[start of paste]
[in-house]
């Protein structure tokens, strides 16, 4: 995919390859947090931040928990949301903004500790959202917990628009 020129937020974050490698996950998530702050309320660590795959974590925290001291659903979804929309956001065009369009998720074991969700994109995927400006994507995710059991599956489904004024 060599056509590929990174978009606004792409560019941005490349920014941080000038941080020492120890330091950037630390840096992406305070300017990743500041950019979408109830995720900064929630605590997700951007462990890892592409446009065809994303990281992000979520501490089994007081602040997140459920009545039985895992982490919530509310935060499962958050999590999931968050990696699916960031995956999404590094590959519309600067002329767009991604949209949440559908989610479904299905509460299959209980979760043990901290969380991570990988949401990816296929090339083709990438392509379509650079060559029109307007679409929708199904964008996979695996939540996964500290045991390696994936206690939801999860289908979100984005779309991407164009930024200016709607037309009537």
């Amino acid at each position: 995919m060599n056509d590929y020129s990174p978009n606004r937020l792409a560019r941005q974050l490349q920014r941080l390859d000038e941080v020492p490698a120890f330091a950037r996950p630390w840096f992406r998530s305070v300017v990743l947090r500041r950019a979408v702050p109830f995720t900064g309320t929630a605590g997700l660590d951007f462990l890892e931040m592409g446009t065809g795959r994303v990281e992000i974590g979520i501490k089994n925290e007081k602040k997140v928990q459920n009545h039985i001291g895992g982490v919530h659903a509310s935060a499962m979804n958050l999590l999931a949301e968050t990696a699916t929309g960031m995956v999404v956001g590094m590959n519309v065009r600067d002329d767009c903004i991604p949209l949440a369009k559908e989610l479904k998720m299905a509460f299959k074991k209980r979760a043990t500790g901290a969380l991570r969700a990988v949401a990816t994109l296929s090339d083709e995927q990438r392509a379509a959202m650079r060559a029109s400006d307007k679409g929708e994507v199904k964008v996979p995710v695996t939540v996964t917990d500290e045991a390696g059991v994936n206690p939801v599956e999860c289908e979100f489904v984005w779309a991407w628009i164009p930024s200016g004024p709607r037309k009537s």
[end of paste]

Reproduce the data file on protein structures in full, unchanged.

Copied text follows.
[in-house]
């Protein structure tokens, strides 16, 4: 995919390859947090931040928990949301903004500790959202917990628009 020129937020974050490698996950998530702050309320660590795959974590925290001291659903979804929309956001065009369009998720074991969700994109995927400006994507995710059991599956489904004024 060599056509590929990174978009606004792409560019941005490349920014941080000038941080020492120890330091950037630390840096992406305070300017990743500041950019979408109830995720900064929630605590997700951007462990890892592409446009065809994303990281992000979520501490089994007081602040997140459920009545039985895992982490919530509310935060499962958050999590999931968050990696699916960031995956999404590094590959519309600067002329767009991604949209949440559908989610479904299905509460299959209980979760043990901290969380991570990988949401990816296929090339083709990438392509379509650079060559029109307007679409929708199904964008996979695996939540996964500290045991390696994936206690939801999860289908979100984005779309991407164009930024200016709607037309009537």
């Amino acid at each position: 995919m060599n056509d590929y020129s990174p978009n606004r937020l792409a560019r941005q974050l490349q920014r941080l390859d000038e941080v020492p490698a120890f330091a950037r996950p630390w840096f992406r998530s305070v300017v990743l947090r500041r950019a979408v702050p109830f995720t900064g309320t929630a605590g997700l660590d951007f462990l890892e931040m592409g446009t065809g795959r994303v990281e992000i974590g979520i501490k089994n925290e007081k602040k997140v928990q459920n009545h039985i001291g895992g982490v919530h659903a509310s935060a499962m979804n958050l999590l999931a949301e968050t990696a699916t929309g960031m995956v999404v956001g590094m590959n519309v065009r600067d002329d767009c903004i991604p949209l949440a369009k559908e989610l479904k998720m299905a509460f299959k074991k209980r979760a043990t500790g901290a969380l991570r969700a990988v949401a990816t994109l296929s090339d083709e995927q990438r392509a379509a959202m650079r060559a029109s400006d307007k679409g929708e994507v199904k964008v996979p995710v695996t939540v996964t917990d500290e045991a390696g059991v994936n206690p939801v599956e999860c289908e979100f489904v984005w779309a991407w628009i164009p930024s200016g004024p709607r037309k009537s």